But they should not let Beijing off of the hook. Washington should work with Seoul and Tokyo to develop an offer for a “grand bargain,” a package of diplomatic and economic benefits should the North agree to abandon its nuclear weapons program and accept international inspections. Then the allies should present the proposal to the Chinese government and request the latter’s support.
If Beijing agrees—and indicates its willingness to use its influence on the DPRK—then another round of six-party talks would be worth holding. If not, the United States should adopt a policy of benign neglect. Any North Korean military action against American forces, or sale of nuclear materials to a terrorist organization, would be met with ruinous retaliation. Otherwise, Washington would busy itself elsewhere, leaving developments on the peninsula up to South Korea which, after all, has far more at stake in developments north of the DMZ. Once the leadership transition in North Korea is complete, the United States could take another look at more active engagement.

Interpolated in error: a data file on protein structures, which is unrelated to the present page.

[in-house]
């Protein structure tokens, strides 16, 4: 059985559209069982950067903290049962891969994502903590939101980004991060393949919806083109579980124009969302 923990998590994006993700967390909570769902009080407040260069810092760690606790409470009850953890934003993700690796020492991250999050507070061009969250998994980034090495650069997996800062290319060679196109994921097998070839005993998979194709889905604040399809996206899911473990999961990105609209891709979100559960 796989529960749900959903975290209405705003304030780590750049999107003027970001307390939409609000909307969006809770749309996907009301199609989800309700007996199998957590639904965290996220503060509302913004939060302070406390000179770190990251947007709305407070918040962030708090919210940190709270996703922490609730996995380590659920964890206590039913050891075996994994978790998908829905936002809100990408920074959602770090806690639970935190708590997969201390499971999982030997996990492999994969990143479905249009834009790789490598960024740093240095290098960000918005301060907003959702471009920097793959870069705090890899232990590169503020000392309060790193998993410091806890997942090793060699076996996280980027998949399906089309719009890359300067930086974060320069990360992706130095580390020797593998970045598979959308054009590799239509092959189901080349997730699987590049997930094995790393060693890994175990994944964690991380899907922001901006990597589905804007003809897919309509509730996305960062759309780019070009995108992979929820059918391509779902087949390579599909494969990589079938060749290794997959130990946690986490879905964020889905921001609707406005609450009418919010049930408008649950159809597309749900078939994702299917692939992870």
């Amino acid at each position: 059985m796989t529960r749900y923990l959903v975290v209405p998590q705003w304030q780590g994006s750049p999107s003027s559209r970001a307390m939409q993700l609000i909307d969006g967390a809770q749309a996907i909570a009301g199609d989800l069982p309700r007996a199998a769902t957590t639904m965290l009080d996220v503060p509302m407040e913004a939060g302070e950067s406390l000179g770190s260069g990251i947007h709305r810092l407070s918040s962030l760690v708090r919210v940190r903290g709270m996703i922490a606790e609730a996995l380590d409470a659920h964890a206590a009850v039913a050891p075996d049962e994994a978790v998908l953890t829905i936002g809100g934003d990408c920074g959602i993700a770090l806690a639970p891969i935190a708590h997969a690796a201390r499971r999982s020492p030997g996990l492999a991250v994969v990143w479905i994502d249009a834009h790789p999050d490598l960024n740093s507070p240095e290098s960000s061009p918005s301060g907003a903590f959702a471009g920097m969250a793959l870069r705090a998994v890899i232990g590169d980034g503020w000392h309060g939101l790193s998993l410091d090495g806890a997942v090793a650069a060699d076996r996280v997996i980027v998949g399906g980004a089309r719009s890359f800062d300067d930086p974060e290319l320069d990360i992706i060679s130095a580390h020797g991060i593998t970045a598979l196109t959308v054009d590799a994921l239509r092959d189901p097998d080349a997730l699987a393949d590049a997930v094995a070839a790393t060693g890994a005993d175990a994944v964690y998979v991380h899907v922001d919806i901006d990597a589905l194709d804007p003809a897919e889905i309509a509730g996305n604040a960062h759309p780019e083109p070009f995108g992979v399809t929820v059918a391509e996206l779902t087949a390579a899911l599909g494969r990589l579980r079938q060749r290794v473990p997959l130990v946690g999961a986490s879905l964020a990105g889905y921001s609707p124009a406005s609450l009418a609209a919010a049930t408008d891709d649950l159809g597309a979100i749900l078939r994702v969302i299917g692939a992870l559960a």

What’s going on in Pyongyang? Few people outside—and probably even inside—North Korea’s capital have any idea. America has little to gain from continuing to press forward on nuclear negotiations. Instead, Washington should back away, leaving policy on the Korean peninsula largely up to the South Koreans.
(Photo by Kristoferb)
The Senate Foreign Relations Committee approved out of committee the New START Treaty by a vote of 14 to 4. All 11 Democrats voted in favor, along with three Republicans, Richard Lugar, Bob Corker, and Johnny Isakson. Prospects for ratification in the full Senate remain up in the air. It seems unlikely that the treaty will be ratified before the congressional recess, or the November elections. But a lame-duck session will be necessary to deal with other unfinished business, and odds are good that the treaty will be considered then.